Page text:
By John Ward Anderson
Washington Post Foreign Service
Friday, December 14, 2007
PARIS -- December, it seems, is a great time to shop in Paris.
Brother Leader Moammar Gaddafi, the newly redeemed leader of Libya, came to town this week loaded with petrodollars for a holiday shopping spree, and French President Nicolas Sarkozy was an eager merchant.
To give a more authentic Middle Eastern bazaar effect to the whole affair, Gaddafi set up a Bedouin tent in the gardens of the official guest residence, the 19th-century Hotel Marigny, next to the presidential Elysee Palace.
Human rights groups and politicians lit into Sarkozy, accusing him of selling French principles down the river and seeming to ignore Gaddafi's poor human rights record in exchange for $14.7 billion worth of deals. The contracts provide for Libya to buy 21 Airbus jetliners, at least one civilian nuclear reactor, more than a dozen Rafale fighter jets, 35 helicopters, armored vehicles, air defense radar gear and other useful items.
"Some say that Gaddafi's attitude in his country has not changed, that he does not respect human rights and still supports terrorism," said Khadija Mohsen-Finan, a North Africa specialist at the French Institute for International Relations in Paris. Others, she said, accuse Sarkozy of being "a cynic with his realpolitik and his willingness to make money from Libya."
But Mohsen-Finan said that in her view, Gaddafi gave up "the core of his diplomacy" when he relinquished his weapons of mass destruction and renounced terrorism. And Sarkozy has put commercial interest at the top of his agenda, she added, after realizing that France was late to invest in Libya in comparison with Germany and Italy. "These two new types of diplomacy will redefine a new link between France and Libya," she said.
The French government said it was all business as usual. "Libya has become a client like any other," presidential spokesman David Martinon told LCI television.
Some analysts said that doing business with dictators was, in fact, business as usual for any French government.
Sarkozy has also been disparaged recently for signing $30 billion worth of deals on a trip to China while saying little about that country's human rights problems and for rushing to congratulate Russian President Vladimir Putin after his party's victory in a parliamentary election last week that many people in the West were calling undemocratic and unfair.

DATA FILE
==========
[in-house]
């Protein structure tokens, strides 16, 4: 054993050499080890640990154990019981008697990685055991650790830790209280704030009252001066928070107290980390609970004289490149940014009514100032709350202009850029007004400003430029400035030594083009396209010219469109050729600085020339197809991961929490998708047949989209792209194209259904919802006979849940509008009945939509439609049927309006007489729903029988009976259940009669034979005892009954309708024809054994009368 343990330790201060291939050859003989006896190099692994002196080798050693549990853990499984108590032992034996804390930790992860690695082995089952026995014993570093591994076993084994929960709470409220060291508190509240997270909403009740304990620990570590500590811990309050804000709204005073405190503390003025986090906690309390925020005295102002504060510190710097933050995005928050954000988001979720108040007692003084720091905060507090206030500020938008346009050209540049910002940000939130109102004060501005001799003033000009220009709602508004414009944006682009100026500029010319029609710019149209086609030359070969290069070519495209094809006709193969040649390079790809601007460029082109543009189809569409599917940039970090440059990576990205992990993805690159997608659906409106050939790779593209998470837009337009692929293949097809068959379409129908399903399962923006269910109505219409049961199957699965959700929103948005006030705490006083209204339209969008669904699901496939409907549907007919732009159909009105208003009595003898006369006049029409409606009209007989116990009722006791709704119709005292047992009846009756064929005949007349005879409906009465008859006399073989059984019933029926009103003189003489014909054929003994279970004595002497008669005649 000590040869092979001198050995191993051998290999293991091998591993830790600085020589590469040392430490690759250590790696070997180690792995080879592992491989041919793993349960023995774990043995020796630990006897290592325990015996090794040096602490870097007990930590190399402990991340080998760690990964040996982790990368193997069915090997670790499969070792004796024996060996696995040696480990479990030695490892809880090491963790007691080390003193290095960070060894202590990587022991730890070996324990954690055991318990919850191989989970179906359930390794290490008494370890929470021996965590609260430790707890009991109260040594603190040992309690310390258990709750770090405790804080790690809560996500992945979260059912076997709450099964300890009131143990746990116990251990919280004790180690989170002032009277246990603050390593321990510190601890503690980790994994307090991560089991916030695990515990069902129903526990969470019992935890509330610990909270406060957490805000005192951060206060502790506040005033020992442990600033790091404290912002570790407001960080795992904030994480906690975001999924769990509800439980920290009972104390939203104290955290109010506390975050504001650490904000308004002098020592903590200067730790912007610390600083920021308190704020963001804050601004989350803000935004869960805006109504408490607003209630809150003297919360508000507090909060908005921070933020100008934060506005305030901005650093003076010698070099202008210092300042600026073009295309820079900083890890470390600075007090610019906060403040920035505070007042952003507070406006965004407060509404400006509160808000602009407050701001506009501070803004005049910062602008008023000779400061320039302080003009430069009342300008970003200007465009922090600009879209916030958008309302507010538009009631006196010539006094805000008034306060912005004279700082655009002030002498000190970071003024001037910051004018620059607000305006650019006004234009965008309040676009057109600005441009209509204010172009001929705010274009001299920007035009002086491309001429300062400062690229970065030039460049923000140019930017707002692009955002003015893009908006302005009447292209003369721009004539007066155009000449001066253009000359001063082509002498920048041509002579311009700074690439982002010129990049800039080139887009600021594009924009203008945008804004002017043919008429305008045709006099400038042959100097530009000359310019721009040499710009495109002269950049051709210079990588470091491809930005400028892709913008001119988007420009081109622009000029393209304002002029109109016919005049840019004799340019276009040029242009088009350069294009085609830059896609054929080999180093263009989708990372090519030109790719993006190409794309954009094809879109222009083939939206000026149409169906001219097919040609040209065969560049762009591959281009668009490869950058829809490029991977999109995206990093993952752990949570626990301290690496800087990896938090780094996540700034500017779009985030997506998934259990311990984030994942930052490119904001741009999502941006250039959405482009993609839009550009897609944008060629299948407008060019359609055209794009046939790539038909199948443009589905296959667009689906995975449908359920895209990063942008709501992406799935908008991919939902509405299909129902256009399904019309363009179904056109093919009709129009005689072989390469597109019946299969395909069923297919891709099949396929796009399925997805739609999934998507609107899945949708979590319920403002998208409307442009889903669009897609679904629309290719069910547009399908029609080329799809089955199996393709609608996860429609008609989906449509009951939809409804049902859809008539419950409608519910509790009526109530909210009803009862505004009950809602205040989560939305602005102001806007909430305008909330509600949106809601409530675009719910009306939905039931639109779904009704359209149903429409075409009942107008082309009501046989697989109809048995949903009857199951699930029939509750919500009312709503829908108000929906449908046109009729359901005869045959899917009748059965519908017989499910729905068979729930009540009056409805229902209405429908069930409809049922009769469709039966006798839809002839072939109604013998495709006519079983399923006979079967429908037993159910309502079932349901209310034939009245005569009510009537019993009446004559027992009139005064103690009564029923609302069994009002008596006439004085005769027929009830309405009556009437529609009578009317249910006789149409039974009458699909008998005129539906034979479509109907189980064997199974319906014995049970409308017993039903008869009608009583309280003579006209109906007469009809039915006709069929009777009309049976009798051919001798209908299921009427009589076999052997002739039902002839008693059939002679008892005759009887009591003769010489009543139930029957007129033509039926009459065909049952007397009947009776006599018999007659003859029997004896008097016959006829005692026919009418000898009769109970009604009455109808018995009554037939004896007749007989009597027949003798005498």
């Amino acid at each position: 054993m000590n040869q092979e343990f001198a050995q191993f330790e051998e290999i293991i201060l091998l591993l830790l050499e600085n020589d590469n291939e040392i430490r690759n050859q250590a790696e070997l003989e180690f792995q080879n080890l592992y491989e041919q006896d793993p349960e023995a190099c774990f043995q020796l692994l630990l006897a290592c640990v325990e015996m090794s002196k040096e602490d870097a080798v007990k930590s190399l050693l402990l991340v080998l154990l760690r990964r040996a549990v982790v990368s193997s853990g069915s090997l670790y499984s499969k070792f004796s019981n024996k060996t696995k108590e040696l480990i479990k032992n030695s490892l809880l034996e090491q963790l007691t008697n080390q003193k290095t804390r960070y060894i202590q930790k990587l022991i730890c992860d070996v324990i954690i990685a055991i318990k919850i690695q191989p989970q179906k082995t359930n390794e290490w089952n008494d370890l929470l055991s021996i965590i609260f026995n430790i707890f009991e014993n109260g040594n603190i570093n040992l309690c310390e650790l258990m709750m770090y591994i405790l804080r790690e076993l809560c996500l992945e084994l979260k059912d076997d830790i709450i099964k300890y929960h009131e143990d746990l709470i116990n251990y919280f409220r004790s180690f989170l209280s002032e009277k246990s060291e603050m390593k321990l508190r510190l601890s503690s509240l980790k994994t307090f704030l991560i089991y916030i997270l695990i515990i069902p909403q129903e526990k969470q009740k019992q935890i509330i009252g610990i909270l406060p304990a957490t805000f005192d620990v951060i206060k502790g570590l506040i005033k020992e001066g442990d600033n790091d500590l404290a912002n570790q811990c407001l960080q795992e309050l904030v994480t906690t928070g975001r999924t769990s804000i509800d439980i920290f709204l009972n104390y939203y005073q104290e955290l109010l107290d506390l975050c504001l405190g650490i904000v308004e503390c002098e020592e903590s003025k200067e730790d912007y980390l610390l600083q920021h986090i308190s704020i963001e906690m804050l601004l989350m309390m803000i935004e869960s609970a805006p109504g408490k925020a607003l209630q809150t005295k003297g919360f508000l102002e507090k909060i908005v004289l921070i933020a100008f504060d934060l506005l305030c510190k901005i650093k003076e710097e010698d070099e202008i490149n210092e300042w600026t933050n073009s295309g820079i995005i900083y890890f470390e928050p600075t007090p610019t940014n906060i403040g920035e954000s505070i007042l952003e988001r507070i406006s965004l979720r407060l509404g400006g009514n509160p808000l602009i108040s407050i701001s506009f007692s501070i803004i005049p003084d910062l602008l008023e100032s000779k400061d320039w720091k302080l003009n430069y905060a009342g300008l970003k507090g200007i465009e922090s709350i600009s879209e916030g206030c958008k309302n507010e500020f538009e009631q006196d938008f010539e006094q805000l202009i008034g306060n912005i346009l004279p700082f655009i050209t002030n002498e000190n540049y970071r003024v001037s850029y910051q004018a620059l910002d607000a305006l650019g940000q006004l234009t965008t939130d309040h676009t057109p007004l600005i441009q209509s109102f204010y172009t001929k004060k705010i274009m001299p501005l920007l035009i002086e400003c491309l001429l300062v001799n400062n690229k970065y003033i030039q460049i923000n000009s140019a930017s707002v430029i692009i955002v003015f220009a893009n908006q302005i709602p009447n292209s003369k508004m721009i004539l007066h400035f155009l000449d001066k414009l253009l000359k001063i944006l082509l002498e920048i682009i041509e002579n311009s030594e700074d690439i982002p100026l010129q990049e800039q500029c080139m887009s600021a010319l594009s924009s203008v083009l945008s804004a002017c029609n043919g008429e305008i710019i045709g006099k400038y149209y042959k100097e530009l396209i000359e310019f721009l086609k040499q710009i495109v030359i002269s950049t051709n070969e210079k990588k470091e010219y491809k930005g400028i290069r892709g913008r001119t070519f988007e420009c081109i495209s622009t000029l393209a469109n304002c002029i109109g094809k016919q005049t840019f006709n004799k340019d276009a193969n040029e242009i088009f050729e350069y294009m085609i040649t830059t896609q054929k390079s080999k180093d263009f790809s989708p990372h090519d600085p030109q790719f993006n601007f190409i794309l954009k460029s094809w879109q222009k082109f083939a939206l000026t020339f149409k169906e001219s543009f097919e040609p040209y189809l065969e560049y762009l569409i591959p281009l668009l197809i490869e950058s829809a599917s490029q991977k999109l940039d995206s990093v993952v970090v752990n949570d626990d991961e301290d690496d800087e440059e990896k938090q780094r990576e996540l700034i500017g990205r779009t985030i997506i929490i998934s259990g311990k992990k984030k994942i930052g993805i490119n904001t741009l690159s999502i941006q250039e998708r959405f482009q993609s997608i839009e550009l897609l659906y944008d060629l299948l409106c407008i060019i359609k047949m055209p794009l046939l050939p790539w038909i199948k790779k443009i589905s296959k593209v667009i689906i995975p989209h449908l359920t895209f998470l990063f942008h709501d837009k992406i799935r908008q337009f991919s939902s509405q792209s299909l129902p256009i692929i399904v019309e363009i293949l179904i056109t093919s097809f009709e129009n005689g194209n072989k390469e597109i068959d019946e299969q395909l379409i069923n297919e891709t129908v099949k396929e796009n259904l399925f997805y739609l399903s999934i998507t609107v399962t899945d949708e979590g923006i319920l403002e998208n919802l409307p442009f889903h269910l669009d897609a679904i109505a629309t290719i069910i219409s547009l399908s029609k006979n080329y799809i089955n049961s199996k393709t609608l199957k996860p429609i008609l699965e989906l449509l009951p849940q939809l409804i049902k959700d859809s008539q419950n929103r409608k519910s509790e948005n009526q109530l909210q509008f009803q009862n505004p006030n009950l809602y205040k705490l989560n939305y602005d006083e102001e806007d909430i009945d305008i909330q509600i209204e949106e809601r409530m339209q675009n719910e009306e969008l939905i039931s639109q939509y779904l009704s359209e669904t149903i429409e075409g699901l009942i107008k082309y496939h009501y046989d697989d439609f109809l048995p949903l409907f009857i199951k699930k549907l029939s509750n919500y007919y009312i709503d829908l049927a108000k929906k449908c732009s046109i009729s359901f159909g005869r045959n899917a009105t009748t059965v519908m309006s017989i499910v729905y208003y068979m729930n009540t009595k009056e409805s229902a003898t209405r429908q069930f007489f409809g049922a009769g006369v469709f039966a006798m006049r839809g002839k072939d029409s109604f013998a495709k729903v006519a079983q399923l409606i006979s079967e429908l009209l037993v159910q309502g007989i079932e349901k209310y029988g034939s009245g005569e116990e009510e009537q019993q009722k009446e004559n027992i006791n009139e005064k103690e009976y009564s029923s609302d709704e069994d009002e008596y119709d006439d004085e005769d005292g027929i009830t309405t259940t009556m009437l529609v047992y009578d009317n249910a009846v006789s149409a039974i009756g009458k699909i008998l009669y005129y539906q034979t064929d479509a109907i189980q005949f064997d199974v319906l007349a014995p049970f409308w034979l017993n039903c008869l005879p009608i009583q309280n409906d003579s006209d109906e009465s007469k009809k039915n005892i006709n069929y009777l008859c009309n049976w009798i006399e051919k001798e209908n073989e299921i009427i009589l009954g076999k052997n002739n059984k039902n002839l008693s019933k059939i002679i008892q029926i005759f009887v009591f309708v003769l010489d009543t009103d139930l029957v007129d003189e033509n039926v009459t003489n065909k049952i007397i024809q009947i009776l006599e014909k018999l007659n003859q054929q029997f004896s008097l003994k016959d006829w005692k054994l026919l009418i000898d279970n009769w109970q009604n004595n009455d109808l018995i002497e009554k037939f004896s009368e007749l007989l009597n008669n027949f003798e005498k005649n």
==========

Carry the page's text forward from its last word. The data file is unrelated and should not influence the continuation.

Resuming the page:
Sarkozy defended his outreach to Gaddafi, saying that the Libyan leader's decision in 2003 to halt his country's weapons programs and terrorist activity deserved to be rewarded, which could induce other rogue countries to follow suit.
"I am also here to fight at the side of French businesses and factories so that we have the contracts and orders that others were so happy to have in our stead," Sarkozy told reporters after his first meeting with Gaddafi on Monday. Besides, he had implored his guest to "make progress on the path of human rights," Sarkozy said.
Gaddafi begged to differ.
"President Sarkozy and I did not discuss these subjects," he said in an interview aired Tuesday on France 2 television. "We are quite close friends."
Signaling their disapproval of the visit, about half the 80 lawmakers invited to a ceremony honoring Gaddafi at the National Assembly on Tuesday boycotted the event. "The National Assembly is not just any place," said Jean-Marc Ayrault, leader of the main opposition Socialist Party. "You don't roll out the red carpet to a dictator within the walls of democracy."
"It's not the color of the carpet" that matters, retorted French Foreign Minister Bernard Kouchner. "It is the fact that we are trying to bring toward us countries which have left terrorism."
Bristling at continued criticism of his rights record, Gaddafi fired back during a speech Tuesday at the U.N. Educational, Scientific and Cultural Organization's headquarters, accusing his European hosts of hypocrisy.
"They brought us here like cattle to do hard and dirty work, and then they throw us to live on the outskirts of towns, and when we claim our rights, the police beat us," Gaddafi said in an apparent reference to the suburbs around Paris where many minorities live in low-income public housing.
Gaddafi drew complaints about his visit even before he arrived, saying at a conference in Lisbon last week that it was "normal for the weak to resort to terrorism."
In 2003, Libya formally accepted legal responsibility for the actions of an intelligence agent who had been convicted in a Scottish court of downing Pan Am Flight 103 over Lockerbie, Scotland, in December 1988, killing 270 people. The court said the "clear inference" of the evidence was that "the conception, planning and execution of the plot . . . was of Libyan origin."
But during his five-day stay here, Gaddafi also has given fuel to critics who doubt the sincerity of his repentance for past misdeeds, including the downing of a French passenger jet. "Libya has never committed a terrorist act," he said in the television interview, adding, however, that a state cannot be responsible for the acts of all its citizens. He also insisted that there are no rights abuses in Libya.
"We are coming out of a period of national liberation across the world," Gaddafi said. "This struggle, this confrontation is now over." Libya, he said, is "determined to participate in a new world of peace, liberty and cooperation among nations and civilizations."
On Thursday, Gaddafi played tourist, visiting the Louvre in the company of his trademark squad of female bodyguards, dressed in their usual desert fatigues. As the women eyed onlookers, Gaddafi took in such treasures as the Venus de Milo and Mona Lisa.
Researcher Corinne Gavard contributed to this report.